Secrets of the PS4: Heavily modified Radeon, supercharged APU design(Part 2)

In the Gamasutra interview, Cerny states the following: “we added another bus to the GPU that allows it to read directly from system memory or write directly to system memory… As a result, if the data that’s being passed back and forth between CPU and GPU is small, you don’t have issues with synchronization between them anymore… We can pass almost 20 gigabytes a second down that bus. That’s not very small in today’s terms — it’s larger than the PCIe on most PCs!”
That sounds almost exactly like Garlic, with some additional HSA features baked in. Remember, the point of HSA is to allow CPU and GPU to share a common set of pointers and swap data more efficiently. It suggests that the PS4′s interconnect structure looks something like this:
PS4's APU design
This simplified structure shows the GPU with the lion’s share of access to memory bandwidth. Both the Onion and Garlic interfaces are faster than they were in Llano, and they’re tied to much faster memory, but they function in the same basic way. This is the most logical design based on what AMD has done before, it incorporates the direct memory bus that Cerny discusses, and it would be the easiest system for AMD to design given the firm’s limited resources.
The disadvantage is that it’s not particularly efficient. This table of available CPU-GPU bandwidth in Llano based on the type of operation being conducted indicates the problem:
AMD Llano's cache bandwidth
Much of the anecdotal information on the PS4 suggests that the chip is designed for a much greater degree of sharing than Piledrive/Llano. We suspect that Option #1 integrated HSA-like features with an APU-style design. AMD would have had to make a number of improvements to bring these various capabilities up to more uniform bandwidth / latency, but these were improvements the company was planning to make with HSA in any case.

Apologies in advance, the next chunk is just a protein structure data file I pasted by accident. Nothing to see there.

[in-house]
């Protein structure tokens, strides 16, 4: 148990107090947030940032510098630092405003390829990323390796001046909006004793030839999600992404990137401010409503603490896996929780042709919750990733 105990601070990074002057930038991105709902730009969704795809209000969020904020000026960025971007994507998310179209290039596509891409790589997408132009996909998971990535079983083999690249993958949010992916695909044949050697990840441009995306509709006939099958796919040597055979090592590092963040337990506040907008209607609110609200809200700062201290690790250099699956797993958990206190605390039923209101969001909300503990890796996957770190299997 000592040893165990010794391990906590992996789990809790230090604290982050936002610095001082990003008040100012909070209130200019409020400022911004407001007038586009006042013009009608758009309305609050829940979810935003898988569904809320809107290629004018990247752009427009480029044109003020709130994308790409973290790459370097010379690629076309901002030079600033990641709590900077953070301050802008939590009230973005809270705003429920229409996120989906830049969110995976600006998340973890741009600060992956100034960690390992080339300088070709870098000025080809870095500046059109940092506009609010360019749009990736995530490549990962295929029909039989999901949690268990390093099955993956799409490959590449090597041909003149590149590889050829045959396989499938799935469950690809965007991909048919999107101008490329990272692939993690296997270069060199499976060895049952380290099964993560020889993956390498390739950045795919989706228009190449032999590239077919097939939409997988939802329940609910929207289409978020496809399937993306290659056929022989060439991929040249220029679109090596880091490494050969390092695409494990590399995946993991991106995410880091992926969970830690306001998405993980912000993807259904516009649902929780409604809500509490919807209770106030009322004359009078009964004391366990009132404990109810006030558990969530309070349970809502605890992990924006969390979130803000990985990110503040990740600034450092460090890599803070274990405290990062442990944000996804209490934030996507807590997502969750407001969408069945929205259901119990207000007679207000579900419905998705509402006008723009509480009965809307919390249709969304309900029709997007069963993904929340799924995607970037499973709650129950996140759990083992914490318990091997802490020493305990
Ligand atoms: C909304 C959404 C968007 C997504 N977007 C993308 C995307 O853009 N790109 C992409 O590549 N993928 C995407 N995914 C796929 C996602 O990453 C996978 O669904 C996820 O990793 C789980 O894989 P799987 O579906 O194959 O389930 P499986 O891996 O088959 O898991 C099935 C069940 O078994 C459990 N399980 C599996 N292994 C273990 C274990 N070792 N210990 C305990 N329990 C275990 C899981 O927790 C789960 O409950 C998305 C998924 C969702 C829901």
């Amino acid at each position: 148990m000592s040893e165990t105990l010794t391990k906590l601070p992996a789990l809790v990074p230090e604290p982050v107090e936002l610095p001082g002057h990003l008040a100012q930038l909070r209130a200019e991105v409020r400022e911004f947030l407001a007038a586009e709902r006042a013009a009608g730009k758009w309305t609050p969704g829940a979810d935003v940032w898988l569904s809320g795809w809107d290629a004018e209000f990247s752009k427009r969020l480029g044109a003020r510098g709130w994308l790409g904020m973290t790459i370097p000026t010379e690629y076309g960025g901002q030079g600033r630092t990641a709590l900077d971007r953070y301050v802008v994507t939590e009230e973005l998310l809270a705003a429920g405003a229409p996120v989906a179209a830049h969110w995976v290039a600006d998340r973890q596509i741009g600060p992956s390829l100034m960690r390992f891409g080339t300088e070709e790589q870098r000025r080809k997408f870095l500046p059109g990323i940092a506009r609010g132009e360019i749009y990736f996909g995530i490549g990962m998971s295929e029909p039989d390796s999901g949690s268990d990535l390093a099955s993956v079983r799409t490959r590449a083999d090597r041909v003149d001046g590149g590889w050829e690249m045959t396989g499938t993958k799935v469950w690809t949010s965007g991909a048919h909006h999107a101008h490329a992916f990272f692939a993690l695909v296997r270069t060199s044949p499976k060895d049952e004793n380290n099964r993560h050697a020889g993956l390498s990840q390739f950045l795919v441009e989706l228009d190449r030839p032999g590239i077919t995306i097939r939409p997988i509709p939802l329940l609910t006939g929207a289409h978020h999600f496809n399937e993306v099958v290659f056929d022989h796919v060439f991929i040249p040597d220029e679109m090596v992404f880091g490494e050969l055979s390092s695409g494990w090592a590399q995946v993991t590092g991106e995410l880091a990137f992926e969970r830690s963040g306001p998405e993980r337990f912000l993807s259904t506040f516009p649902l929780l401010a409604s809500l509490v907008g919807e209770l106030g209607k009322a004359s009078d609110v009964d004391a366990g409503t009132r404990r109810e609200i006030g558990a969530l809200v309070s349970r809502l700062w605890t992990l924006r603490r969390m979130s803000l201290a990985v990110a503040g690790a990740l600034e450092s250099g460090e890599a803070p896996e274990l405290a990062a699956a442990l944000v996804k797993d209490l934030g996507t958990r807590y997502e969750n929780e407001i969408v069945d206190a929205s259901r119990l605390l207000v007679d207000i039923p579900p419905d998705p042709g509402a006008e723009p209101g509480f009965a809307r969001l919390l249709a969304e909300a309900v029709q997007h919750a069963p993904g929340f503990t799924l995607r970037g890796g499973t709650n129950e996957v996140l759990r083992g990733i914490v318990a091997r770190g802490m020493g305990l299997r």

Option 2: Hearkening back to R600 and a modern ring bus

AMD could have opted for a ring bus. Ring buses are great for joining multiple components in a high-bandwidth, low-latency configuration where data is shared across multiple elements. Intel uses a ring bus for Sandy Bridge and Ivy Bridge, and AMD’s first programmable GPU (R600) used one as well. The advantage of a ring bus is that it’d be simple. Not every component needs the same amount of memory bandwidth (the estimated 176GBps of memory bandwidth would be wasted on the CPUs) so you end up with 20GBps of bandwidth for the CPU cores and 176GBps of bandwidth for the GPU.
PS4 ringbus
Sony has some experience with ring buses — the PS3′s Cell Architecture used one to manage communication between the various processing elements — but we don’t think this is a likely approach for the PS4. There’s no particular problem that a ring bus would solve, and no specific use-case that strongly suggests AMD would adopt one. Intel has used a ring bus in Sandy Bridge and Ivy Bridge, but these GPUs are tiny compared to the 18 CU design that’s built into the PlayStation 4.

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